Though the play was a hit, Pintauro admits it took some time to come up with the right format for it. Ironically, he had written a script for “Men’s Lives” prior to Bay Street’s opening, but had set it aside, feeling that the structure didn’t really work. It was theater co-founders Emma Walton Hamilton and husband Stephen Hamilton who were instrumental in getting him to take another look and really turn it into the theatrical piece it is today. Emma, he notes, acted as dramaturge and helped develop the script through numerous drafts. Not an easy task, as Pintauro recalls.
“It was a struggle to figure out how to make a play out of the book,” confides Pintauro. “I went out and talked to some of the people in it, but the play was more of a presentational offering of these things. It never coalesced into anything that would be of interest. It was certainly not theatrical.”
“So I decided to get outside the book and come to it that way,” he adds. “I decided to make the play about Peter [Matthiessen] writing the book for the purpose of illuminating the lives of these wonderful people.”
And, as Pintauro explains it, one of the key elements that made the whole play come together was the addition of a single character.
“I wanted a woman in the mix,” he says. “I thought this has to be because they shared everything — the consequences, the bounty and the difficulties of life — and sometimes they are the ones that hold it together.”
During his research, Pintauro had spoken to the mother of a fisherman, and he embodied the woman’s experience in the character of Alice, the matriarch, wife and mother who is left onshore to keep it all together. She was played by Sloan Shelton in the 1992 production.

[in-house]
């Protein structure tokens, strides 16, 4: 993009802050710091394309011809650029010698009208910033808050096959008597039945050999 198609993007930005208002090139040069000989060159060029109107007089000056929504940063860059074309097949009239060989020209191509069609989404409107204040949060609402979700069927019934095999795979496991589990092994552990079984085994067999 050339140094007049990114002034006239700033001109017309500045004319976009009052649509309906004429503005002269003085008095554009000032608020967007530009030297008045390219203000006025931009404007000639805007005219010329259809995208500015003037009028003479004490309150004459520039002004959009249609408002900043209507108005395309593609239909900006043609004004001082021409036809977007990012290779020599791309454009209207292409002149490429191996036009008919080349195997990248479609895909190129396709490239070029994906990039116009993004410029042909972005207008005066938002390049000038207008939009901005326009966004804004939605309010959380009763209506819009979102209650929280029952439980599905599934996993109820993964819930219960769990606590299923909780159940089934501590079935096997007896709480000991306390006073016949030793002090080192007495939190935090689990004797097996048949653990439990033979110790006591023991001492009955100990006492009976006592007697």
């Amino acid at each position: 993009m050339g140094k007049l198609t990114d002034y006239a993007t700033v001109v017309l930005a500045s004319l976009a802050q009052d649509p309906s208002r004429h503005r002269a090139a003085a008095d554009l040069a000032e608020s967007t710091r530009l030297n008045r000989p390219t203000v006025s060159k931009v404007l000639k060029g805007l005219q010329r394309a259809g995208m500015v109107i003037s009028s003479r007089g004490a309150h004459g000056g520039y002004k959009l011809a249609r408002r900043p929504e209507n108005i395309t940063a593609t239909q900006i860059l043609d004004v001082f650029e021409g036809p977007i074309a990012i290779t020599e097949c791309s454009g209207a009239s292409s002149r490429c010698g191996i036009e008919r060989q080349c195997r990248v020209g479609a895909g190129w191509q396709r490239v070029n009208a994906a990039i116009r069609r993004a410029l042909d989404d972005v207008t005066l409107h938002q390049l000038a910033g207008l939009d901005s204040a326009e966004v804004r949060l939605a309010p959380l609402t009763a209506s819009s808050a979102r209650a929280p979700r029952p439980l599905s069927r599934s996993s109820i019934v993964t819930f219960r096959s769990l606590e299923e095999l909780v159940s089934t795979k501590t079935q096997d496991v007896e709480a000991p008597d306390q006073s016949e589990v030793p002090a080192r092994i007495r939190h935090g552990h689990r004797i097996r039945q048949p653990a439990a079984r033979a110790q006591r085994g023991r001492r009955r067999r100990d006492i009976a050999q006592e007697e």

“But between you and me, it never coalesced until one day I got an idea for Lee’s monologue at the end,” says Pintauro. “It’s about the whole heart and soul of the fish, the striped bass and the lives of these men, the affection for the work, the romance of the ocean, the dory … the daily work.”
Though it deals with very local issues, in the years since its premiere, “Men’s Lives” has found a wider audience and has been performed in coastal areas around the country — including Florida, California and Massachusetts, where similar issues have affected the fishing population. All these years later, Pintauro and Davis feel the script still strikes a chord against the backdrop of current events — particularly in light of today’s massive unemployment and the plight of the 99 percent.
“We talk jobs, but not about men’s lives,” says Pintauro. “What people do is of their soul, of their character and it’s how they imagine themselves and who they are. They call it a job – and you’re fired. Who understands the consequences in the mind, soul and heart of people who have to face that?”
“It’s a job, but it’s also what we all strive for,” adds Davis. “Meaning a job that’s a way of life — a vocation which a lot of folks have gotten away from. A vocation makes you feel alive and who you are.”
“I really believe what Joe has infused this play with is a spirituality and that’s why it is universal, why it resonates just as profoundly today above and beyond the issues,” says Davis. “It’s what human existence is about, and one of the things I find deeply moving about the piece. It’s a community we are aware of out here but it’s bigger than all of us.”
“It’s rare that you come across a piece of theater that does it so well.”
“Men’s Lives” is directed by Harris Yulin and runs July 3 to 29 at the Bay Street Theatre, Long Wharf, Sag Harbor. Tickets are $56 to $66 available at the box office, online at www.baystreet.org or by calling the 725-9500. The Box Office is open Monday to Saturday, 11 a.m. to showtime and Sunday, 3 p.m. to show time. The “Pay What You Can” performance will be Tuesday, July 3, with a limited number of tickets are available after 2 p.m. at the box office only based on availability. Hospitality Workers Nights are Wednesday, July 4 and Thursday, July 5. Tickets are $20 at the box office with proof of employment; based on availability.
Top: Alan North, Jay Peterson, Mark Blum, and David Eigenberg in the original 1992 production of “Men’s Lives” at Bay Street Theatre.